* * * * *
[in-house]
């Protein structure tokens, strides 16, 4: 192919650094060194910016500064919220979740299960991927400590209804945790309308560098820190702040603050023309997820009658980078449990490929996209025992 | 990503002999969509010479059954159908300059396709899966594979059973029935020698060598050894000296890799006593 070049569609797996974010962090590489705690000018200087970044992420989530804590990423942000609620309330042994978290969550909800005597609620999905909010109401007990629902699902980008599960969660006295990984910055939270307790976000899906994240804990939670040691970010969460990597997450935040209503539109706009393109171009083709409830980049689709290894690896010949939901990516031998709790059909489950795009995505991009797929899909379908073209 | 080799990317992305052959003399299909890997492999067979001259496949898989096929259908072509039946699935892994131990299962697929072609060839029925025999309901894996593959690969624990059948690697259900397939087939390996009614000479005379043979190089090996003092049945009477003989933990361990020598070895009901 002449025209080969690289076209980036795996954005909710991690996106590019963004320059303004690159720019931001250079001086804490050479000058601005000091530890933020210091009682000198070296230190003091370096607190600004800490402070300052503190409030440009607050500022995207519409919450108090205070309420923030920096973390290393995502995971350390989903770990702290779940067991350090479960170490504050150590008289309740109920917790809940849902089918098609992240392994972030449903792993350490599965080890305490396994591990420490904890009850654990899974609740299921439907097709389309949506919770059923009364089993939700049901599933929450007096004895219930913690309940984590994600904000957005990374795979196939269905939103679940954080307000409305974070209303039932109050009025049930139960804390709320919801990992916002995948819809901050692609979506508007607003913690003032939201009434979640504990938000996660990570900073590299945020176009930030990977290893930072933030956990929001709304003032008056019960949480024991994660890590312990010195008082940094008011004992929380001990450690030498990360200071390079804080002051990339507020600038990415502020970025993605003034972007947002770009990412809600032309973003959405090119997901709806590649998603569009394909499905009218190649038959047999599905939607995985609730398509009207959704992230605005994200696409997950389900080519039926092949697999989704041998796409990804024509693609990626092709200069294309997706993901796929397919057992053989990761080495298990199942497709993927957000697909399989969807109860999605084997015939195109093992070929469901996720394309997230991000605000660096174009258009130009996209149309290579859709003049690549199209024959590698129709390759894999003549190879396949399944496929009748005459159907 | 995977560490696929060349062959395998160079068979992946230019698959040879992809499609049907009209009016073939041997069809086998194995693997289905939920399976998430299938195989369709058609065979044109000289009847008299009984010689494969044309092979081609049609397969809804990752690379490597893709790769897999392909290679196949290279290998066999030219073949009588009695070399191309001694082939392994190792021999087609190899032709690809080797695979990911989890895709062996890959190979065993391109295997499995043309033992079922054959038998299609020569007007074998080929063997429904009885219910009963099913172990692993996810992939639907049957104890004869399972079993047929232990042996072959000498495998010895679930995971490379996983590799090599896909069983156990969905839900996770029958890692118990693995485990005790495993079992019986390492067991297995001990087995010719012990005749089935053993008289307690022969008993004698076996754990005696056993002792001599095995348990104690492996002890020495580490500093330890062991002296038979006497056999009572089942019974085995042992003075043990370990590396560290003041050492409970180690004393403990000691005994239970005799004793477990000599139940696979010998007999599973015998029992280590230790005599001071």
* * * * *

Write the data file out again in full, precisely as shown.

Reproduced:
[in-house]
């Protein structure tokens, strides 16, 4: 192919650094060194910016500064919220979740299960991927400590209804945790309308560098820190702040603050023309997820009658980078449990490929996209025992 | 990503002999969509010479059954159908300059396709899966594979059973029935020698060598050894000296890799006593 070049569609797996974010962090590489705690000018200087970044992420989530804590990423942000609620309330042994978290969550909800005597609620999905909010109401007990629902699902980008599960969660006295990984910055939270307790976000899906994240804990939670040691970010969460990597997450935040209503539109706009393109171009083709409830980049689709290894690896010949939901990516031998709790059909489950795009995505991009797929899909379908073209 | 080799990317992305052959003399299909890997492999067979001259496949898989096929259908072509039946699935892994131990299962697929072609060839029925025999309901894996593959690969624990059948690697259900397939087939390996009614000479005379043979190089090996003092049945009477003989933990361990020598070895009901 002449025209080969690289076209980036795996954005909710991690996106590019963004320059303004690159720019931001250079001086804490050479000058601005000091530890933020210091009682000198070296230190003091370096607190600004800490402070300052503190409030440009607050500022995207519409919450108090205070309420923030920096973390290393995502995971350390989903770990702290779940067991350090479960170490504050150590008289309740109920917790809940849902089918098609992240392994972030449903792993350490599965080890305490396994591990420490904890009850654990899974609740299921439907097709389309949506919770059923009364089993939700049901599933929450007096004895219930913690309940984590994600904000957005990374795979196939269905939103679940954080307000409305974070209303039932109050009025049930139960804390709320919801990992916002995948819809901050692609979506508007607003913690003032939201009434979640504990938000996660990570900073590299945020176009930030990977290893930072933030956990929001709304003032008056019960949480024991994660890590312990010195008082940094008011004992929380001990450690030498990360200071390079804080002051990339507020600038990415502020970025993605003034972007947002770009990412809600032309973003959405090119997901709806590649998603569009394909499905009218190649038959047999599905939607995985609730398509009207959704992230605005994200696409997950389900080519039926092949697999989704041998796409990804024509693609990626092709200069294309997706993901796929397919057992053989990761080495298990199942497709993927957000697909399989969807109860999605084997015939195109093992070929469901996720394309997230991000605000660096174009258009130009996209149309290579859709003049690549199209024959590698129709390759894999003549190879396949399944496929009748005459159907 | 995977560490696929060349062959395998160079068979992946230019698959040879992809499609049907009209009016073939041997069809086998194995693997289905939920399976998430299938195989369709058609065979044109000289009847008299009984010689494969044309092979081609049609397969809804990752690379490597893709790769897999392909290679196949290279290998066999030219073949009588009695070399191309001694082939392994190792021999087609190899032709690809080797695979990911989890895709062996890959190979065993391109295997499995043309033992079922054959038998299609020569007007074998080929063997429904009885219910009963099913172990692993996810992939639907049957104890004869399972079993047929232990042996072959000498495998010895679930995971490379996983590799090599896909069983156990969905839900996770029958890692118990693995485990005790495993079992019986390492067991297995001990087995010719012990005749089935053993008289307690022969008993004698076996754990005696056993002792001599095995348990104690492996002890020495580490500093330890062991002296038979006497056999009572089942019974085995042992003075043990370990590396560290003041050492409970180690004393403990000691005994239970005799004793477990000599139940696979010998007999599973015998029992280590230790005599001071």